PRESSURE will be put on government ministers to stop planning decisions being overturned by people outside of Portsmouth.
It comes as campaigners fear plans to build retirement flats on the former site of the Savoy buildings in Southsea will be approved should it go to appeal before the UK’s planning inspectorate.
Portsmouth City Council’s planning committee threw out the Savoy scheme on the grounds the design and use of the site – owned by ex-Pompey boss Harry Redknapp – was not good enough.
Councillors have now pledged to back an amendment being put through parliament by MP Nick Herbert calling for an end to the planning agency, based in Bristol.
A letter will go to local government secretary Eric Pickles requesting a change in national planning policy to give sites greater protection against redevelopment.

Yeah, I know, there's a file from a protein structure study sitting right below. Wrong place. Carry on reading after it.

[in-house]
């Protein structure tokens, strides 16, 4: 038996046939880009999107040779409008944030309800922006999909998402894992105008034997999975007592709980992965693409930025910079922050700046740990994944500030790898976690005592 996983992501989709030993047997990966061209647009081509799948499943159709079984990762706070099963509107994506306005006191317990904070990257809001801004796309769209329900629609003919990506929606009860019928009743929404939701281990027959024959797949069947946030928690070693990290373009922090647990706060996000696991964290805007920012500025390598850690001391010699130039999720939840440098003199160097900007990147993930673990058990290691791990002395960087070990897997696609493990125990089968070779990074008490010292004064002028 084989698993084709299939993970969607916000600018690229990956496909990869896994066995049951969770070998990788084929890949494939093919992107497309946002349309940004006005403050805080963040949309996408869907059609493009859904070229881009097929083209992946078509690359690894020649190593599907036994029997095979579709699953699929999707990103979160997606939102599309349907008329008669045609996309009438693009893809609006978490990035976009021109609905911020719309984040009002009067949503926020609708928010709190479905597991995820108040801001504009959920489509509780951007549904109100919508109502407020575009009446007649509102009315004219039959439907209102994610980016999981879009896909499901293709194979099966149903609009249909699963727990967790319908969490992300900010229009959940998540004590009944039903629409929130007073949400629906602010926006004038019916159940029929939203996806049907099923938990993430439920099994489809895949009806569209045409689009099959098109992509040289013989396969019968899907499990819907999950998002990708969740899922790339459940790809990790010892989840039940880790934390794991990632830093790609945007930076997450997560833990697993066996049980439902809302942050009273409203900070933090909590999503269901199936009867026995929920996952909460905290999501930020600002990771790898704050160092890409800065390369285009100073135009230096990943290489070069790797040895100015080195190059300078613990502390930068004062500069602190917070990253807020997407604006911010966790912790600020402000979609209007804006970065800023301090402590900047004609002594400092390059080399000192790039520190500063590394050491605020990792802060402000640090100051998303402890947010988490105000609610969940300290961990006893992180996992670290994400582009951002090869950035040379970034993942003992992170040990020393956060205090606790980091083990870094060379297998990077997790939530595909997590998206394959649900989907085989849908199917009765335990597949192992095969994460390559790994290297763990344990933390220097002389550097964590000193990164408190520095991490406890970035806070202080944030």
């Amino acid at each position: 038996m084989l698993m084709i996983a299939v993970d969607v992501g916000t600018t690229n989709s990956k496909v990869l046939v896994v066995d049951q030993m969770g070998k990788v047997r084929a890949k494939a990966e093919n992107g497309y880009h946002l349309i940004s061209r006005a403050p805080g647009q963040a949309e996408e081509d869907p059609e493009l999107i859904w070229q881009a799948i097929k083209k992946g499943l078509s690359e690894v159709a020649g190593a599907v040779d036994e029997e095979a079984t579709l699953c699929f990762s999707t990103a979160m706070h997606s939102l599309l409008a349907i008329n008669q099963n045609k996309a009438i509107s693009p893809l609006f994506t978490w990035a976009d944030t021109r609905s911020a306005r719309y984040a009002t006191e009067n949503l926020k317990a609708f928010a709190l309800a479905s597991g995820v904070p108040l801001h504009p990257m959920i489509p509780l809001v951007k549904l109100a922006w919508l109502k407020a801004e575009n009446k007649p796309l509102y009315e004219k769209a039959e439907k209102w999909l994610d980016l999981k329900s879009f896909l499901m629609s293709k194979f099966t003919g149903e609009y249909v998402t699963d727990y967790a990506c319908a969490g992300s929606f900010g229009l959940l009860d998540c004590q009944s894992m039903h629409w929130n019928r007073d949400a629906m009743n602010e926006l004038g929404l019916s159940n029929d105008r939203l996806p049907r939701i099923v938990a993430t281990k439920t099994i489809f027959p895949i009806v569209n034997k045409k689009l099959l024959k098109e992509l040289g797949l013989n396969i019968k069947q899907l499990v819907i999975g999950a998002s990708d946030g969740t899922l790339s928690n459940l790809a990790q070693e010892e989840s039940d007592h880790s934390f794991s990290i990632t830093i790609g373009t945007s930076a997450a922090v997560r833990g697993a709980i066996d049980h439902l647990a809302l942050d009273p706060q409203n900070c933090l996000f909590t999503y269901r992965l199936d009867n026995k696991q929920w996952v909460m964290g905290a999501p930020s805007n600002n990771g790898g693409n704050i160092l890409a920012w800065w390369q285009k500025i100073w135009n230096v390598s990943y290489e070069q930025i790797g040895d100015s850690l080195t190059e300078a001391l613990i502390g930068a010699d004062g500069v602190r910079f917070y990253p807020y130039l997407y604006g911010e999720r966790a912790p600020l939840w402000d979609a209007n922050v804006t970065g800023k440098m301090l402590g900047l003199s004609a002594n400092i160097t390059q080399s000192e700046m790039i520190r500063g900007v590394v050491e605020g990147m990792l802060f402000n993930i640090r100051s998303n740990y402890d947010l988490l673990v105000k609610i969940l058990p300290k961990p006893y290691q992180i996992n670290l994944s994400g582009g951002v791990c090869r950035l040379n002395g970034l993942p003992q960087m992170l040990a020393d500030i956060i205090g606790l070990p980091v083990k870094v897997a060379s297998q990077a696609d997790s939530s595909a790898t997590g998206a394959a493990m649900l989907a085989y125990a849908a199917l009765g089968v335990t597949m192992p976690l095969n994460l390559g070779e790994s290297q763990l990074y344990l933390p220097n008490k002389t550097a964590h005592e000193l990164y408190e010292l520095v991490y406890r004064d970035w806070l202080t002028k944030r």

It comes after the latest meeting of the full council where members across different parties blasted the planning inspectorate for being ‘undemocratic’.
Nick Courtney, of The People’s Plan for Southsea, who was strongly opposed to the Savoy development, admits the council’s decision was a ‘shallow victory’ as developer McCarthy & Stone will likely win when presenting its case to the inspectorate.
‘It’s most likely a shallow victory because it will probably go through on appeal,’ he said.
‘It seems like it will almost certainly go through. The only thing I think could stop this is the fact councillors at the meeting felt they had been harassed (by McCarthy & Stone), and if the public are allowed to put in objections.’
Lib Dem councillor Darren Sanders said: ‘It’s important as many decisions as possible are kept here.’
Housing minister Brandon Lewis will also be invited to the city to observe plans to redevelop the site of St James’ Hospital, in Milton, into a location for hundreds of new homes.